What is most noticeable about the Outer East is that most boroughs which share a border with the Inner East & South – Greenwich, Waltham Forest, Barking & Dagenham and Enfield, have the most problems. So if there is a great divide in London, it is not between Inner and Outer or North and South, but rather between the Inner East & South along with some of its neighbours, and the rest.

It should also be noted that this area is not simply the old East End. Once believed to be the heart of what is meant by that term, Tower Hamlets is now the second best of the Inner East & South boroughs after Islington. In his biography of London, Peter Ackroyd had the East beginning at the Aldgate pump, about 150 metres from the City’s border with Tower Hamlets. But he also had the boundary extending north, from Bishopsgate via Shoreditch and Kingsland to Tottenham – which, after writing this report, seems to us to be the more significant.

Part of the reason for this is that with its very small resident population the City simply lacks the weight to make a telling contrast with Whitechapel. But Tottenham belongs to Haringey which also includes prosperous Highgate. One effect of this is that Haringey emerges as the most deeply divided of the 32 boroughs (for example, as measured by the high number of both rich wards and poor wards within its boundary). Haringey’s emblematic status goes further than that, for Highgate, sitting next to Hampstead Heath, is just about the northernmost tip of London’s rich inner bubble. In Haringey, the bubble and this Inner East & South meet.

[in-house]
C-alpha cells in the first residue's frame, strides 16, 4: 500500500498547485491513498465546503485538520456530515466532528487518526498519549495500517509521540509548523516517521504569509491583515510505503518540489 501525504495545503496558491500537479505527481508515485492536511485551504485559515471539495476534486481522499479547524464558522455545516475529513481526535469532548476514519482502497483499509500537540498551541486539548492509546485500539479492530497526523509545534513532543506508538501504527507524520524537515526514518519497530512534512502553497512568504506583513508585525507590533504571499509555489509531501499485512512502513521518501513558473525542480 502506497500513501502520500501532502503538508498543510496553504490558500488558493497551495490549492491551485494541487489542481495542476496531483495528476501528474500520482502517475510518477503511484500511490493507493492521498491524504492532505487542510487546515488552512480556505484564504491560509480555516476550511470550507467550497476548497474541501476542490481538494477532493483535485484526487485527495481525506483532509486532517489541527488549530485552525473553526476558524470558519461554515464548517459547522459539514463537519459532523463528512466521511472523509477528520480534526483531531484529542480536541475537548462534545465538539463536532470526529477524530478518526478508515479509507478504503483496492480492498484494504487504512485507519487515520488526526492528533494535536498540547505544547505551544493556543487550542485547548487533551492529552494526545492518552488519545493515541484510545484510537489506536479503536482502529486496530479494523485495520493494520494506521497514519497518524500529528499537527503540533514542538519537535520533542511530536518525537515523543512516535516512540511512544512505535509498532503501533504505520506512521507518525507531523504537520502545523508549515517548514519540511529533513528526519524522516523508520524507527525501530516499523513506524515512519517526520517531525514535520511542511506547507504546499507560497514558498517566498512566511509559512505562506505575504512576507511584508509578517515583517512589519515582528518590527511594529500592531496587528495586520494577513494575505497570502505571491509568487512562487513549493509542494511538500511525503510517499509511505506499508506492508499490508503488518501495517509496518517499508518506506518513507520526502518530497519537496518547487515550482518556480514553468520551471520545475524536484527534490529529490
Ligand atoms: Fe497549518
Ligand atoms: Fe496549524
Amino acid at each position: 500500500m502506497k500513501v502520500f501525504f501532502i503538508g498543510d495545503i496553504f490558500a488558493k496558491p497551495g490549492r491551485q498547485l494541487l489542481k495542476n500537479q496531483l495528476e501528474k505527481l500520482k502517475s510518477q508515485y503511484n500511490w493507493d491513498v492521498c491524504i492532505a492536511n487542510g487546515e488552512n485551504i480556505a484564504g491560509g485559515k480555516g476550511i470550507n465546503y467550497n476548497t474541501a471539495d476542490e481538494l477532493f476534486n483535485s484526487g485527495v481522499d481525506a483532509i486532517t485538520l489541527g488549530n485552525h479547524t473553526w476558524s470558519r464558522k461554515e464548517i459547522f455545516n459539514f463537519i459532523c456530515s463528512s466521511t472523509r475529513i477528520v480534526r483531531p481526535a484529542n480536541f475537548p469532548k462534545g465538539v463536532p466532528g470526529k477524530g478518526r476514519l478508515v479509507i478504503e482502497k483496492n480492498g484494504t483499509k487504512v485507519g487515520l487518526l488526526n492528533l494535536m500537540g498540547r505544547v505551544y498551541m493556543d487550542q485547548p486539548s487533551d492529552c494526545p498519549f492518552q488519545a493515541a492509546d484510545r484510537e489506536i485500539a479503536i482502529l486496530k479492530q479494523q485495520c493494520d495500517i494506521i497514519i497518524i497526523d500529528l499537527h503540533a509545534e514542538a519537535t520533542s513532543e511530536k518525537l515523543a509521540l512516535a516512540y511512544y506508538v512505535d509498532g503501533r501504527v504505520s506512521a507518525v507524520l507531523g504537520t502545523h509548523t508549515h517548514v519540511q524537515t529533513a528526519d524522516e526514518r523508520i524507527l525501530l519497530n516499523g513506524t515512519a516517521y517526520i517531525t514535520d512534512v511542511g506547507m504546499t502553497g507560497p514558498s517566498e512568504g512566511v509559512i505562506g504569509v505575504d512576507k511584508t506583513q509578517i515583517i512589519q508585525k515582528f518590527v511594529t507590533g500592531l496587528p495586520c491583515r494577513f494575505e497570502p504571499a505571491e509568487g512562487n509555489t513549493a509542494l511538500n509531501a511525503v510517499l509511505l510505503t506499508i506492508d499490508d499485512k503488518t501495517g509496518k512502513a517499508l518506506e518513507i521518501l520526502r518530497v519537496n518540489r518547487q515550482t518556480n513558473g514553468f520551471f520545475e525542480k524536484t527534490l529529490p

It is vital to remember that there are always exceptions to any simple, general pattern.

For example:

  • Newham, along with two Outer East boroughs, does very well on our measure of GCSE performance; and
  • Every borough bar one – Richmond – contains at least one ward with an above-average level of working-age adults receiving out-of-work benefits.

Look closely at the relevant map and even Kensington & Chelsea, and Westminster – perceived as very privileged – have parts that face challenges. Whatever generalisations are used, the fine-grained texture of London poverty must always be borne in mind.